- Starting from 2019 and 2020, all the major automakers are bringing out electric models. This will further damage Tesla’s competitiveness, since they have the wost QA and build quality due to their haphazard and panicked development process and their $7500 tax credit is about to run out.
Despite all this, the market cap of tesla is larger than Ford, Fiat and nearly equal to GM. Their inflated market cap(which even Musk admits is inflated if you “look at past results”) is fuelling their funding which inflates the market cap even more as they lose more money trying to make bigger promises.
What does Tesla have to its advantage? Tremendous marketing and brand value. They’re probably inching towards or even surpassing Apple – and virtually all of this is tied to Musk.
What does Tesla have against it? The realities of running a business and actually making the products.
Edit: I did not expect this to blow up and regret not linking the sources(the original text was for myself and people who follow tesla closely). Most of it is from quarterly earnings report, public statements, article and analysis. It’s very late night here, I will update this comment with sources for every point tomorrow. In the mean time you can google most of the specific ones. (Eg: ‘Tesla Fremont factory pledge’ leads to this: www.reuters.com/article/tesla-factory/tesla-offers-fremont-factory-to-boost-liquidity-ifr-news-idUSL1N1SF2LU) or ask at r/RealTesla
Also: I don’t short Tesla and I am not an investor or stock expert: just someone who’s spent the past few months researching them out of curiosity that stemmed form my interest in them. I think people should be exposed to the reasons why Tesla is betted against, as people don’t hear the reasons in the mainstream – just the fact that they are ‘in trouble’ or ‘shorted’. But most people would like to know more, so I posted this.
Edit 2: I’m back, here are some quick responses to common questions:
1)’Some German engineers recently said Model 3 cost 28k to make after Production and Materials were accounted for’.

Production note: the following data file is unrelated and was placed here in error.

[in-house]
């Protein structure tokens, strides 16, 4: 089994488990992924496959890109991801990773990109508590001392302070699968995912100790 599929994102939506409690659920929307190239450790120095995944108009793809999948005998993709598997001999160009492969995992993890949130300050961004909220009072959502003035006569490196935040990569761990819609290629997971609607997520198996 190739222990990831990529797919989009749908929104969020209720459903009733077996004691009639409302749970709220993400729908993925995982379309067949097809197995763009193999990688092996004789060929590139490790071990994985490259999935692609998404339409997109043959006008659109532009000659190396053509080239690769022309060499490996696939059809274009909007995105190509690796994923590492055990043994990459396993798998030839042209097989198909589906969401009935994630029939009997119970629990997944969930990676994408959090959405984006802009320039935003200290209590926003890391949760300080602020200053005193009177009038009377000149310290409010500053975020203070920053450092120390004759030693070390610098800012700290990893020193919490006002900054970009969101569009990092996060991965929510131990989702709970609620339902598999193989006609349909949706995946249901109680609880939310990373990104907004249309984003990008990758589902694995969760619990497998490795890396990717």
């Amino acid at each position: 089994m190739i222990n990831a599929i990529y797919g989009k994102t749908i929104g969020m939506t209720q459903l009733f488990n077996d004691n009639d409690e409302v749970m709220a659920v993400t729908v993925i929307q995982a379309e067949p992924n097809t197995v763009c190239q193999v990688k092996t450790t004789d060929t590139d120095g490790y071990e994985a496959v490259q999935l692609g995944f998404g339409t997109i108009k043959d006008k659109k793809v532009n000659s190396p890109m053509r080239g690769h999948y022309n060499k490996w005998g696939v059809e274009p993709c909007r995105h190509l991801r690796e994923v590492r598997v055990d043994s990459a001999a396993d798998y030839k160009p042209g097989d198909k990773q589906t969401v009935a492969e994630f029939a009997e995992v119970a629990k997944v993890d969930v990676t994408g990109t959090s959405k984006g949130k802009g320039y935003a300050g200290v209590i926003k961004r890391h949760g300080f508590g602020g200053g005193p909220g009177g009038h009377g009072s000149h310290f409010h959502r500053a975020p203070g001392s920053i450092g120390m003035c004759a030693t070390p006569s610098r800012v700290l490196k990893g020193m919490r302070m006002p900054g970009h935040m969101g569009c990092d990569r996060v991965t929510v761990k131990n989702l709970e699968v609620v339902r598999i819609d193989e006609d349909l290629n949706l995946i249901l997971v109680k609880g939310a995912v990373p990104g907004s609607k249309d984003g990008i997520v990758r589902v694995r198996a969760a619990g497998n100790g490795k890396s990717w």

This only takes into account production costs but Tesla have way more costs with them due to being new to the industry and creating their manufacturing process.
Erik Gordon, a professor at the University of Michigan’s Ross School of Business says the margins on the Model 3 must still pay for a cost structure that legacy carmakers don’t have, including planned factory expansions, new automation investments, and its own dealership network. While Tesla has its own advantages, like integrated solar and energy storage products and no costly pension liabilities, the company is counting on fat gross margins of 25% to stay in the black. (Ford by contrast has 10% margins.) The $28,000 estimate for building the Model 3 “shows there’s some possibility of making money at the low end,” said Gordon. “But it actually doesn’t leave very much [money] per car for all the other expenses. If they’re selling it for less than $50,000, I don’t think it’s a good business.”
2)’Weekly rate is not 2500 but 3500 or it will soon hit 5000′
Last official numbers(Q1 report) are 2500 at the end of March and that was a burst rate(they put all their efforts over a short period of time, not consistent rate across the quarter). They “expect” to reach 5000 by end of q2 but they also expected that by 2017. Again if it’s a burst rate it’s a pretty useless metric. Tesla aren’t expected to reach 5000/week on avg on q2, but 5000/week one week in q2 which is very different.